Other countries often wonder why it is that in American colleges more honor is not paid to pure scholarship. In England the scholars are socially the best men in the universities, in general ranking even above the athletes. At Harvard, to be sure, scholarship is not despised, but it is admitted that the scholars do not receive the honor which they ought; and when they are respected it is usually for combining their scholarship with success in the outside interests which are looked upon more favorably by the undergraduates.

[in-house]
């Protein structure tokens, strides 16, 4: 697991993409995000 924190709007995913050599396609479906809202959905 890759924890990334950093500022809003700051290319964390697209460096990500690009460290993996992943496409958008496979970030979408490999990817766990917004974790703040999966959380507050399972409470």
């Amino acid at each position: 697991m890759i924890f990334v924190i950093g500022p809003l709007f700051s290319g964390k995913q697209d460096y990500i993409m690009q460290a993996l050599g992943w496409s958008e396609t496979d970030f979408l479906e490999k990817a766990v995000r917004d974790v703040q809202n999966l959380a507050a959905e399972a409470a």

The main reason for this attitude is undoubtedly found in the foundations of American life today. The intellectually unsettled condition of the country and the life of restless activity which is about us in every class of society, are hardly conducive to quiet scholarly labor. But there must be special internal reasons affecting the case at Harvard. A CRIMSON editorial has pointed out the desirability of making a change in the method and time of election to Phi Beta Kappa. If the requirements for membership were defined, and if the terms of election were arranged so that the best scholars could make the society earlier in their course, there is no doubt but that the members, and through them, scholarship in general, would have greater prominence in undergraduate life. Secondly, the system of detailed marking at Harvard is not such as to encourage thinking in a broad way. It is often too much of a temptation to work for the mark alone, which of course defeats the end of true scholarship. Again, it is often said that in certain courses a man cannot know anything about the subject and get a good mark. Section men in the large courses are far too inclined to give credit to knowledge of details and to overlook a broad knowledge of the subject, such as a man would have to have in going up for his honor examination at Oxford. If, in the large courses especially, greater credit could be given to voluntary outside reading--which few men do now because they get no credit from their section men--and to ability to think rather than to write down details learned from memory, more men of broad intellectual sympathies might be found in First Group, and greater honor might be paid to the high stand scholars. Even if the trouble does lie in American life principally, a change will come sometime; but it is the colleges which must lead in that change. The popularity of scholarship at Harvard cannot come in a day, but it might be materially increased by a broader definition of the word scholarship and by a definition of the requirements of Phi Beta Kappa.